Is it the audience ?

January 17, 2008

The Bayesian Heresy (approvingly) quotes my post on Ayittey and adds:

I think another way to think about it is that his main audience is western not African– his talks are geared to the style of those of his main audience.

I have doubts about such causality but most importantly I’m really not sure the West is his main audience. Ayittey does have an African audience, if not on the continent, at least within the immigrant communities. I do get the feeling that most of it is young, western-educated (if not living in the west), technology-friendly and rather prosperous but it’s not impossible that, in anglophone African countries, or at least in his native Ghana, a bigger (and less-priviledged) audience that I’m not directly aware of is reached by him through local newspapers or any other form of intervention public intellectuals use. And that’s not counting the fact that Ayittey has a certain stature among africanist scholars.

I would bet that both audiences validate each other. The African one viewing the western audience as proof of expertise and the western one viewing the African audience as a authenticity/legitimacy signal. Not that it really matters to what I’m trying to say.

If you really want to play the signal game and guess who is Ayittey targetting instead of assuming he says what he says because that’s what the hell he thinks, I’m still not sure the West is his main target.

Yes, his position on aid does look like part of the West would like it. But then again, the debates on aid to Africa in the West are always framed in a very particular way. Either one wants to save poor helpless Africans or one thinks it’s too expensive or useless or that Africa needs to save itself. Ayittey’s position somehow doesn’t exactly fit. He’s not asking for less aid, he’s asking for smarter aid, he’s not saying “Africans are hopeless” or “farewell to alms”, he’s arguing against “No Dictatorship (or mismanaged economy) Left behind”, he’s asking for a different sort of ties to the aid instead of arguing for or against tied aid. And on top of that, one shouldn’t ignore the fact that both aid itself, or the recent campaigns (form and content) aren’t as popular among Africans, especially middle-class Africans, as westerners usually think. It’s seen as humiliating and useless at best and racist and a-tool-of-neo-colonial-imperialism-domination (*breathes*) at worse.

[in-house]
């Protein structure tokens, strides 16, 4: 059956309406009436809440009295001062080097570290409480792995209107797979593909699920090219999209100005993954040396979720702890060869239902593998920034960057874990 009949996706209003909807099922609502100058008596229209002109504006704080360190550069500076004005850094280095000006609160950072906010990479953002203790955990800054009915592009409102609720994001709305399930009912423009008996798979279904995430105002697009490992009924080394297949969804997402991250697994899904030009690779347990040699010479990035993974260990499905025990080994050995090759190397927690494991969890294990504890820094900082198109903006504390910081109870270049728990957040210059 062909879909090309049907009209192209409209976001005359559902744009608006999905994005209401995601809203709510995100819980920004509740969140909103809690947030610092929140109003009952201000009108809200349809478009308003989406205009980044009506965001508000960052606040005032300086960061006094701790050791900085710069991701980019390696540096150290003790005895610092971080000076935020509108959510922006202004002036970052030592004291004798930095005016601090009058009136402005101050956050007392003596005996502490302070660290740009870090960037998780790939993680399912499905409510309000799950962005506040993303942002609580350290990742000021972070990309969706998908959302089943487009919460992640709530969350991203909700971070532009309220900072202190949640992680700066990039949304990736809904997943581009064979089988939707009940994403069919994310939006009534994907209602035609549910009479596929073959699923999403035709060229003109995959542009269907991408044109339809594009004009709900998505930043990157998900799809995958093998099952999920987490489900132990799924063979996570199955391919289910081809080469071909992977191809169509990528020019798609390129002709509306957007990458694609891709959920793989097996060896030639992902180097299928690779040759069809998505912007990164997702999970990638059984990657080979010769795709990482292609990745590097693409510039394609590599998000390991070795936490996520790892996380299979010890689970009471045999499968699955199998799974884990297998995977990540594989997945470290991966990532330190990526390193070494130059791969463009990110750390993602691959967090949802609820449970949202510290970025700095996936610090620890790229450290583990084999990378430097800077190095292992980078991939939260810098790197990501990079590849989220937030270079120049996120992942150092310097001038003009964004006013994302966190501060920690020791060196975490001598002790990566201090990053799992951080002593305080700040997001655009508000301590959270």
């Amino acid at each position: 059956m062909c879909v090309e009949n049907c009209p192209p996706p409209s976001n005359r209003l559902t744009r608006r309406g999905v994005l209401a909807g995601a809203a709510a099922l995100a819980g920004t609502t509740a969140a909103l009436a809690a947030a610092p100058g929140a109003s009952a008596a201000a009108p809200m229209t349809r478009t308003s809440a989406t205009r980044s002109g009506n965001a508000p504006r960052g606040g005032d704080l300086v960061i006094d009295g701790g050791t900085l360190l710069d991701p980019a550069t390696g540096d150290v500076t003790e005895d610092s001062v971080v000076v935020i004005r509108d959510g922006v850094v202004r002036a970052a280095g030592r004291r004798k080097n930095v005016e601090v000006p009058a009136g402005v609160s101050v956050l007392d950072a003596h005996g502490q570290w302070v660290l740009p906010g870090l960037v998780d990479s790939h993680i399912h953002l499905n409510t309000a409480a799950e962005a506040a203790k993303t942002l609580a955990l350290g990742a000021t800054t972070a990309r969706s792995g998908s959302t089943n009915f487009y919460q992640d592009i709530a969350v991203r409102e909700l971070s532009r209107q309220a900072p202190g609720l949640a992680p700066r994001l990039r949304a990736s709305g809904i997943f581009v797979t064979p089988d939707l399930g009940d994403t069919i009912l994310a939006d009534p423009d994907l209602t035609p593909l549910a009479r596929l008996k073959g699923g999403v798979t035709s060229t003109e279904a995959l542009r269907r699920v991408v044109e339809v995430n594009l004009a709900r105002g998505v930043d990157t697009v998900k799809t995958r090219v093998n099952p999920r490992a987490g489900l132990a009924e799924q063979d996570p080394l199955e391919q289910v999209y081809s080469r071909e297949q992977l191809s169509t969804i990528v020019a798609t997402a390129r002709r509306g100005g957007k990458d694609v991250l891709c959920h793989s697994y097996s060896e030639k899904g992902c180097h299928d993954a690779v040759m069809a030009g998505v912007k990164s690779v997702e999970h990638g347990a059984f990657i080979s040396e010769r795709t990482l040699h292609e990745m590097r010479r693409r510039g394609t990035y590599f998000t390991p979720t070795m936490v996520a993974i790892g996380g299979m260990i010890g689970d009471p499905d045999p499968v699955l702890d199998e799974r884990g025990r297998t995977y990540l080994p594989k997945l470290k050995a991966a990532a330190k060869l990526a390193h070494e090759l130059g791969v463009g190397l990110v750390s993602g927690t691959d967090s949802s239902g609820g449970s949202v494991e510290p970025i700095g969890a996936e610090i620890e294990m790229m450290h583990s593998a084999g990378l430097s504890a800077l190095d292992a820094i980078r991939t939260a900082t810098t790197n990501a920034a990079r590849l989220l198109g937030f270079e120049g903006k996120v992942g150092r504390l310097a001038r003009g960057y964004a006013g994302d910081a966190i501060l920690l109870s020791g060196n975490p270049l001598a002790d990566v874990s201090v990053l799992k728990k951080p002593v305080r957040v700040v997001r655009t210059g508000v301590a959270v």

Yes, Ayittey uses a lot of free-marketer/pro-capitalist/libertarian/economic right vocabulary and one could see how his ideas about the lack of economic freedom in Africa would be attractive to the IMF, the Cato Institute or the Heritage Foundation but then he does something no self-respecting western right-wing or libertarian would do or like: he talks, a lot, about political freedom and ties to economic freedom. I suspect his african audience wouldn’t very receptive to Bryan Caplan-like arguments against democracy or to one that would replace Pinochet with Museveni or Ian Smith or Houphouet-Boigny and argue that a pro-market dictatorship is a good thing.
And then you have little details like Ayittey’s distrust of multinational corporations, foreign investment in natural ressources and other things one would expect western audiences to like a lot (and libertarians to find refreshlingly counter-intuitive). Honestly, who is really supposed to get excited by the idea of “small-scale indigeneous people-based market solutions” to Africa’s economic woes ? And what kind of non-african is supposed to be moved by his attacks on colonial, post-colonial, western (mostly french) and chinese economic involvement in Africa (good example) ? Had the western audiences been so important, he would probably have written something called “In Praise of De Beers (or UMHK or Zambia Mining Agreements)” with arguments parallel to those of Paul Krugman’s famous piece and mentions of the economic performance of Botswana or pre-independance Katanga.
And finally, Ayittey does argue again and again that contrary to what Nkrumah, Senghor or Nyerere have argued, pre-colonial African societies were not socialist but free-market and capitalist. Here too, I have a very hard time imagining anyone but Africans thinking that whatever pre-colonial societies were has any relevance on our societal choices. (and if you want my opinion, anyone who thinks that somehow all the economic or political systems in pre-colonial Africa perfectly fit into modern western categories like socialist/capitalist/freemarket/statist/democracy is at best wrong, at worse a crank. And Nyerere would have been the closest, had he added more market interactions, more voluntary settlement and more political decentralization to his villagization scheme.)

So in short, no matter I disagree with Ayittey, I don’t think his western audiences have much to do with it. Unless we decide that they really really love long detailed anecdotical tales of high-level corruption in Africa. But then, Hollywood would have produced more “King of Scotland”-like movies. Whatever happened to Oliver Stone’s project on Mobutu ?


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